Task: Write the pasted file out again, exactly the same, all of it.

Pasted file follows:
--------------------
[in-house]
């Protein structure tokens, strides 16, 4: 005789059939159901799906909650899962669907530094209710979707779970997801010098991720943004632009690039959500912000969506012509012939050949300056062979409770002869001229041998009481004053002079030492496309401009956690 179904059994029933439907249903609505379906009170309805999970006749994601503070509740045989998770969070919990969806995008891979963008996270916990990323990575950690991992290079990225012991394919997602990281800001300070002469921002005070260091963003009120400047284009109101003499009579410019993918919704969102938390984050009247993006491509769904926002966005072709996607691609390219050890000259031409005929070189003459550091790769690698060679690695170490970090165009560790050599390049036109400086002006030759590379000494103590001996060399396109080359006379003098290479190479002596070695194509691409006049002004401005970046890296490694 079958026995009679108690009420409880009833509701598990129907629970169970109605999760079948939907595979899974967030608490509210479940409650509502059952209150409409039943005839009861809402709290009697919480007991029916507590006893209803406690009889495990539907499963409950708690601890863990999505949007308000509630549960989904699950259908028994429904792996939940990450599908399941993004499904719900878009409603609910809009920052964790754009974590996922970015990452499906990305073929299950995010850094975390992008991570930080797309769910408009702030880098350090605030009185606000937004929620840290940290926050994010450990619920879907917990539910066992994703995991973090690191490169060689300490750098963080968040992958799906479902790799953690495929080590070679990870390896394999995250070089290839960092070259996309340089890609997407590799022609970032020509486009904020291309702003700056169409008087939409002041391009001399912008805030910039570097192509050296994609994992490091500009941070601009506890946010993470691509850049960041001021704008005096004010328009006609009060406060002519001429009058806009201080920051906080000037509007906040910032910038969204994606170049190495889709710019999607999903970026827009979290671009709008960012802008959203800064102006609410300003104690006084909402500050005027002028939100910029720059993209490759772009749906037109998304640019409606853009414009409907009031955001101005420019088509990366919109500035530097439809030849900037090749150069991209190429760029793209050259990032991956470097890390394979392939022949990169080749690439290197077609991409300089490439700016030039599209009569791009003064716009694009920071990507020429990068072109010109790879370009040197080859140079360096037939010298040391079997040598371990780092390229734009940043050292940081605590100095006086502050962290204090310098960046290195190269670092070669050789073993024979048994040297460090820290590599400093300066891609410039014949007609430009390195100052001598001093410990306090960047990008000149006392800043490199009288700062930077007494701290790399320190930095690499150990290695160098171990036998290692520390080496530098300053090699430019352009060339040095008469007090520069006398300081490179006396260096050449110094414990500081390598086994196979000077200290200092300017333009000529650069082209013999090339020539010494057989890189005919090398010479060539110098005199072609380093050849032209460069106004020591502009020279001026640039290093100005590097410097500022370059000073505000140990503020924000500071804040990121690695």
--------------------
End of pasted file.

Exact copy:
[in-house]
């Protein structure tokens, strides 16, 4: 005789059939159901799906909650899962669907530094209710979707779970997801010098991720943004632009690039959500912000969506012509012939050949300056062979409770002869001229041998009481004053002079030492496309401009956690 179904059994029933439907249903609505379906009170309805999970006749994601503070509740045989998770969070919990969806995008891979963008996270916990990323990575950690991992290079990225012991394919997602990281800001300070002469921002005070260091963003009120400047284009109101003499009579410019993918919704969102938390984050009247993006491509769904926002966005072709996607691609390219050890000259031409005929070189003459550091790769690698060679690695170490970090165009560790050599390049036109400086002006030759590379000494103590001996060399396109080359006379003098290479190479002596070695194509691409006049002004401005970046890296490694 079958026995009679108690009420409880009833509701598990129907629970169970109605999760079948939907595979899974967030608490509210479940409650509502059952209150409409039943005839009861809402709290009697919480007991029916507590006893209803406690009889495990539907499963409950708690601890863990999505949007308000509630549960989904699950259908028994429904792996939940990450599908399941993004499904719900878009409603609910809009920052964790754009974590996922970015990452499906990305073929299950995010850094975390992008991570930080797309769910408009702030880098350090605030009185606000937004929620840290940290926050994010450990619920879907917990539910066992994703995991973090690191490169060689300490750098963080968040992958799906479902790799953690495929080590070679990870390896394999995250070089290839960092070259996309340089890609997407590799022609970032020509486009904020291309702003700056169409008087939409002041391009001399912008805030910039570097192509050296994609994992490091500009941070601009506890946010993470691509850049960041001021704008005096004010328009006609009060406060002519001429009058806009201080920051906080000037509007906040910032910038969204994606170049190495889709710019999607999903970026827009979290671009709008960012802008959203800064102006609410300003104690006084909402500050005027002028939100910029720059993209490759772009749906037109998304640019409606853009414009409907009031955001101005420019088509990366919109500035530097439809030849900037090749150069991209190429760029793209050259990032991956470097890390394979392939022949990169080749690439290197077609991409300089490439700016030039599209009569791009003064716009694009920071990507020429990068072109010109790879370009040197080859140079360096037939010298040391079997040598371990780092390229734009940043050292940081605590100095006086502050962290204090310098960046290195190269670092070669050789073993024979048994040297460090820290590599400093300066891609410039014949007609430009390195100052001598001093410990306090960047990008000149006392800043490199009288700062930077007494701290790399320190930095690499150990290695160098171990036998290692520390080496530098300053090699430019352009060339040095008469007090520069006398300081490179006396260096050449110094414990500081390598086994196979000077200290200092300017333009000529650069082209013999090339020539010494057989890189005919090398010479060539110098005199072609380093050849032209460069106004020591502009020279001026640039290093100005590097410097500022370059000073505000140990503020924000500071804040990121690695």